Short attention spans tend to preoccupy people who write about “our generation.” We've grown up with pop songs that rarely last longer than 4 minutes (not something to emulate, gentlemen), movies that are almost always shorter than 90 minutes (at which point, while watching on your laptop, you should probably take a break), and most of our reading is online.
We have iPads and smartphones, Netflix and Hulu, Google and Wikipedia—and we’re often using all of them at once. I actually even watched an episode of Arrested Development in between writing the sentences of this paragraph.
However, Columbia likes to portray itself as an antidote to all this multitasking and hurry. Where else do you spend four hours a week for two years discussing the classics of Western literature and thought? (I mean, yes, technically, lots of other colleges, but they probably don’t have as effective mailings.)
Those of us who’ve been here a while know better, though. We answer emails in class, rush from class to a meeting, answer more emails in the meeting, and then rush to work. Last semester I had a class that ended at 6 p.m. and a job that started at 6 p.m., and yet had no problem eating dinner between the two.
And yet there is one countervailing force that Columbia students face from time to time: library reserves. With a limited time to read, or watch, or listen, we have no choice but to focus on the task at hand. If it’s a non-circulating book, all the better. Unless you’re one of those people who lives in Butler (and you don’t want to be one of those people), you're forced to do your work trapped within a single reading room.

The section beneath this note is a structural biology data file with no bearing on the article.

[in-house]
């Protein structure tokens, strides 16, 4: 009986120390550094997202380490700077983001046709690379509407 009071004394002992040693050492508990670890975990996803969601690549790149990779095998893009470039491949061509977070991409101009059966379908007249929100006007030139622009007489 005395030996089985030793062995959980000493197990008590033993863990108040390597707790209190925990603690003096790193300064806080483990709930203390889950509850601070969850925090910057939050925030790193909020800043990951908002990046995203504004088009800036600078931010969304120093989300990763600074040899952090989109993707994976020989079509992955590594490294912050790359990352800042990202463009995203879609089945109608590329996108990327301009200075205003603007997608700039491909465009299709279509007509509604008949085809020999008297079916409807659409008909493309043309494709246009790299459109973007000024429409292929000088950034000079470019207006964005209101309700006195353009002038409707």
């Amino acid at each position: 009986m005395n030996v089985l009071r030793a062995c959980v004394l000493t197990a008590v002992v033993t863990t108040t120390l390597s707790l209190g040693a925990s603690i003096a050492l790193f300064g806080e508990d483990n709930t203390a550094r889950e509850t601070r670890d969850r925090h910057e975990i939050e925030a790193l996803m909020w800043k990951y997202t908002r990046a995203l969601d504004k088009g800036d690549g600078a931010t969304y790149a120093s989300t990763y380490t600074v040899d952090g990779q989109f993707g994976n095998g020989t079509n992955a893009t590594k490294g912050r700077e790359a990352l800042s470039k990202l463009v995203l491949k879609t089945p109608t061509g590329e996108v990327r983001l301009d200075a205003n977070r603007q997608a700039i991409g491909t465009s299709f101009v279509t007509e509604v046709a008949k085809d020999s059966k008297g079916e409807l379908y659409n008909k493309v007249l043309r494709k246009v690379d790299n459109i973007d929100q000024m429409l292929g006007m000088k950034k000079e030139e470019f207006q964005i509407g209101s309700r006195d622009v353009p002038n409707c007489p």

Like most Columbia students I know, I used to get frustrated when the only way I could access something was on reserve. It feels confining. It messes up my schedule. But I've realized that having to amble into that room off the corner of 209 and fill out one of those little yellow cards has helped me focus. It has allowed me to approach the task at hand with greater composure and helped me complete it with greater enjoyment.
In fact, the idea of course reserves now even strikes me as somewhat liberating. It designates the library as the place for work, giving us the freedom, without guilt, to play elsewhere. It suggests that a work/life divide should exist, that we shouldn’t see our days as just a flux of thinking about working, actually working, and distracting ourselves from working.
In the current American imagination, college is supposed to be about freedom. Perhaps contrary to our normal perceptions, library reserves might actually give us a little bit more of that.